Lapses in oversight that prevented a US university from identifying the flawed research behind a series of clinical trials are symptomatic of a larger problem says a report by the US Institute of Medicine (IOM), released today. The case in question, which revolves around papers relating to cancer treatment published by researcher Anil Potti, indicates a need for higher standards in the development of tests based on genomics, proteomics and similar large-scale studies, the report says.
Loosely dubbed ‘omics’, such large-scale studies of genes, proteins and other molecular characteristics of whole organisms have been lauded as a way potentially to detect disease and evaluate how people respond to drugs. In theory, the approach could pave the way to personalized treatments. But the development of reliable clinical tests based on omics findings has taken longer than expected.
In a bid to improve how omics-based clinical tests are developed and evaluated, the US National Cancer Institute (NCI) in Bethesda, Maryland, asked the IOM to investigate after an analysis by an NCI biostatistician, Lisa McShane, led to the discovery that data used in Potti’s studies had been altered. That discovery led to the closing of clinical trials, retractions of over two dozen published papers, a misconduct investigation into Potti’s behaviour and lawsuits against Potti and his former institution, Duke University in Durham, North Carolina. His studies had linked changes in the expression of patients' genes with how they responded to cancer treatments, and independent statisticians had raised concerns about published papers linked to the work before clinical trials were initiated based on them (see 'Cancer trial errors revealed').
The IOM report issued today details how multiple failures of the systems that Duke relied on to protect research oversight and integrity enabled the clinical trials based on Potti’s data to proceed. And, the report warns, “Many of these failures stemmed from problems that may exist at other institutions,” including problems with trial design in omics studies, and with research oversight, data management and systems for managing conflicts of interest more broadly.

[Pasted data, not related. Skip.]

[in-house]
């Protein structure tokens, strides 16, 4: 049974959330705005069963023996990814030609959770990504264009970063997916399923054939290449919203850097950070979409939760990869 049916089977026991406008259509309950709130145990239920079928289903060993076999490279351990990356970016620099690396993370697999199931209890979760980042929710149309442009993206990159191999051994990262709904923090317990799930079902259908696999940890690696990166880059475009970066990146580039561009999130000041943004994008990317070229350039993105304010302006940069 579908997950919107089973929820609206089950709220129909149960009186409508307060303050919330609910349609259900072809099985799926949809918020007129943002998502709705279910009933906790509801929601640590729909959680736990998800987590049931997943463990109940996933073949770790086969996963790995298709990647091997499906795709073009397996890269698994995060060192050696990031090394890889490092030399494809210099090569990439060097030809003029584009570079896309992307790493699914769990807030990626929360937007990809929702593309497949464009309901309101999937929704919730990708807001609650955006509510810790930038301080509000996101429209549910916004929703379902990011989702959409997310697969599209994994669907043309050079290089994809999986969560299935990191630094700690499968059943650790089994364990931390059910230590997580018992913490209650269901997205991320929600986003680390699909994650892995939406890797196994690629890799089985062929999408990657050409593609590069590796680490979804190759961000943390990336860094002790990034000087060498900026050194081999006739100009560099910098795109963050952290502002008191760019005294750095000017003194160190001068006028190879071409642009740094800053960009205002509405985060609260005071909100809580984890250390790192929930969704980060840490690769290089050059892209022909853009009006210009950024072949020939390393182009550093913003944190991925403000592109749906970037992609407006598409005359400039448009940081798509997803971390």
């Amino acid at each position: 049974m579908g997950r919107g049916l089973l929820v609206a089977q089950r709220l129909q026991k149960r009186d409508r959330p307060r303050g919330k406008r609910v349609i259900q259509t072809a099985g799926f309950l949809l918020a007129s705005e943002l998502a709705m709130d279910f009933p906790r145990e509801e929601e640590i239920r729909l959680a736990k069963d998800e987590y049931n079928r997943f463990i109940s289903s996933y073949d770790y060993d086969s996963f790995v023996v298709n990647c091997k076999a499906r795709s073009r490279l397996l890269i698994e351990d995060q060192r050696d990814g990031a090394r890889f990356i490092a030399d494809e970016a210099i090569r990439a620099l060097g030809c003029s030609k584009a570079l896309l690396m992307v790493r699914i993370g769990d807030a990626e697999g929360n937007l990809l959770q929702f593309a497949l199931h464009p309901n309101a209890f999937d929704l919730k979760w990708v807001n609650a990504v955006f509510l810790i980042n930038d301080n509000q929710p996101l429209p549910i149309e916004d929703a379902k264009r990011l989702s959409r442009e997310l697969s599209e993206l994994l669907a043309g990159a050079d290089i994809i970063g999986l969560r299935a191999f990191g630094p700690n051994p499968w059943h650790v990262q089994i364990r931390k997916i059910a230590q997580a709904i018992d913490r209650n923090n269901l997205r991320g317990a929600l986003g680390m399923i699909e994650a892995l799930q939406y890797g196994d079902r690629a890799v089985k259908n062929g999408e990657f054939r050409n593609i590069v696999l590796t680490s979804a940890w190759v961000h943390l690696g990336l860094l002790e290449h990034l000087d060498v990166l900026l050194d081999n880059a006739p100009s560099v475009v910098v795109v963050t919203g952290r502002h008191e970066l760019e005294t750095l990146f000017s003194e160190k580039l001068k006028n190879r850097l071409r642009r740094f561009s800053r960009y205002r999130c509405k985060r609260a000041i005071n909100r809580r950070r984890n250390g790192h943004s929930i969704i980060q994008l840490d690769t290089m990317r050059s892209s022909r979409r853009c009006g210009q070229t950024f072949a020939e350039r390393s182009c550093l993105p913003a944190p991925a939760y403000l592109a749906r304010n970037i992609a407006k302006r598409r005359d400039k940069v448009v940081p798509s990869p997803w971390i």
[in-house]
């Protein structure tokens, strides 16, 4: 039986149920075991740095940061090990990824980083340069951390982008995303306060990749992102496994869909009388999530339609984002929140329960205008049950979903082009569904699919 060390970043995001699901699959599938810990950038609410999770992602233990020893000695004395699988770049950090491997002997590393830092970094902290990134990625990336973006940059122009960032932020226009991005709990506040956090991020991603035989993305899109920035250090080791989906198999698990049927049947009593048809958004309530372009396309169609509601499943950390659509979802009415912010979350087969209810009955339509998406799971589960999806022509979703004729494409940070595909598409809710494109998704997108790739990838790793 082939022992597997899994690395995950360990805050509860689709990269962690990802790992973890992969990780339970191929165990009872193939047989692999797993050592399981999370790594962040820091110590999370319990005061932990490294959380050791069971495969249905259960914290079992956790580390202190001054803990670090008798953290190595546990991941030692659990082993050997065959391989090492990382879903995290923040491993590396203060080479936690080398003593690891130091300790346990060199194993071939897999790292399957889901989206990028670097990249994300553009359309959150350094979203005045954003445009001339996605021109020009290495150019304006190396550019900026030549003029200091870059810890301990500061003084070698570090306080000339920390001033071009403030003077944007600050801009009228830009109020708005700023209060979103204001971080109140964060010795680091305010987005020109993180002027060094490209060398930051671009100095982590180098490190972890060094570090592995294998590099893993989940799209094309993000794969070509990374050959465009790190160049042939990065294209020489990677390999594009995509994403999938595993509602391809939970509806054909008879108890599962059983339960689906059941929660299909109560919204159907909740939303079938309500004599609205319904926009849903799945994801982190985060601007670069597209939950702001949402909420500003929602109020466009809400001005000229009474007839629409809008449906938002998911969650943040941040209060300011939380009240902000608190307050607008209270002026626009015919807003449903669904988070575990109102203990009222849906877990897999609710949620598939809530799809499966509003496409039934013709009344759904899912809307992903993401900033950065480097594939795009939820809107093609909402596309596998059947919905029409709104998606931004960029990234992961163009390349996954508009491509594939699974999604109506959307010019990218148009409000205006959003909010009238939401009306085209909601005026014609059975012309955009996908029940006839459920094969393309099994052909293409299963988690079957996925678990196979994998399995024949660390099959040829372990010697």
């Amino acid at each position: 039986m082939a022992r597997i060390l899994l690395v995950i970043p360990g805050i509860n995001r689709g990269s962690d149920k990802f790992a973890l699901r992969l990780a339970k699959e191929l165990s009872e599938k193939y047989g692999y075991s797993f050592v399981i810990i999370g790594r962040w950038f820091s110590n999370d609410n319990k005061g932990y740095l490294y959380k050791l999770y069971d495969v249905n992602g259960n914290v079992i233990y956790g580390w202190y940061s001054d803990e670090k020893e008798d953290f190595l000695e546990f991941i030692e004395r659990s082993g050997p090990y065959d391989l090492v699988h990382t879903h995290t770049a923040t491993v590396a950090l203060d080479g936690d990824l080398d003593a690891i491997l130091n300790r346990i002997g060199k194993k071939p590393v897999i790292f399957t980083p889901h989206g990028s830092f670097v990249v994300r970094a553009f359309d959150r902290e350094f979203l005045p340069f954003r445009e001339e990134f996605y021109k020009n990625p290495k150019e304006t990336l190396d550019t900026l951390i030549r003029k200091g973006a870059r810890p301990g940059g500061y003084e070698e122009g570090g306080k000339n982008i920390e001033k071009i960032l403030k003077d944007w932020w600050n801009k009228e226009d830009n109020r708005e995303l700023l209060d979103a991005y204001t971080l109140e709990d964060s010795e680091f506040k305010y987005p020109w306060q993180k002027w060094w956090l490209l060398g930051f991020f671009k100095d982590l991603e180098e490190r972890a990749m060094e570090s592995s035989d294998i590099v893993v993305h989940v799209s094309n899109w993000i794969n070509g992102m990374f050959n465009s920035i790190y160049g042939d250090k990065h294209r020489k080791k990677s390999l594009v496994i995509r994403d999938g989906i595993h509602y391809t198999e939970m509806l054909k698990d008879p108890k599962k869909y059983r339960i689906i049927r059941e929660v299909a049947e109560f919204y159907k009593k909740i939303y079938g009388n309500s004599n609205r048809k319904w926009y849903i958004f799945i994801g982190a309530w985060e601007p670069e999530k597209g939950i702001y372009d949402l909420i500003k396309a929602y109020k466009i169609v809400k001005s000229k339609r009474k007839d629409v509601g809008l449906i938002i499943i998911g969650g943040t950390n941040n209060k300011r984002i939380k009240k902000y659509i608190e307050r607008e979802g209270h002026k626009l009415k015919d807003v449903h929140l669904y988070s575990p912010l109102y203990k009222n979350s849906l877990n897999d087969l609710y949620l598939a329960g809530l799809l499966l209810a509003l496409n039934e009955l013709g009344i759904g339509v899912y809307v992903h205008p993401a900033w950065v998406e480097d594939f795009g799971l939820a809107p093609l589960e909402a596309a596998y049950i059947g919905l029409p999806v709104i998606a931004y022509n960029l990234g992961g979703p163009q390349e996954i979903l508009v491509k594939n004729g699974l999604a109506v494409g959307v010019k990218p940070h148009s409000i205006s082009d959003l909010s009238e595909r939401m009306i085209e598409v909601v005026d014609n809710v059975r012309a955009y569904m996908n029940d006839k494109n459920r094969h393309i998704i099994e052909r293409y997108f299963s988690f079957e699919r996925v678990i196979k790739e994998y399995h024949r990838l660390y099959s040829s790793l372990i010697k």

The Potti case should “provide a watershed illustration … of how such research can go awry even though institutions and other responsible parties have extensive systems in place to ensure research integrity”, notes the IOM report. “The ability of healthcare decision makers to rely on the trustworthiness of omics-based tests to predict disease risk and treatment response will be limited unless renewed efforts are made by all parties responsible for the integrity of this research.”
McShane says that she hopes the report will serve as a wake-up call to the field. “A lot of what the committee is saying is that we need to put more rigour into the process of developing these tests,” she says. “These basic principles that statisticians should know have got lost in the rush to embrace these new technologies, and we’ve seen what the danger can be.”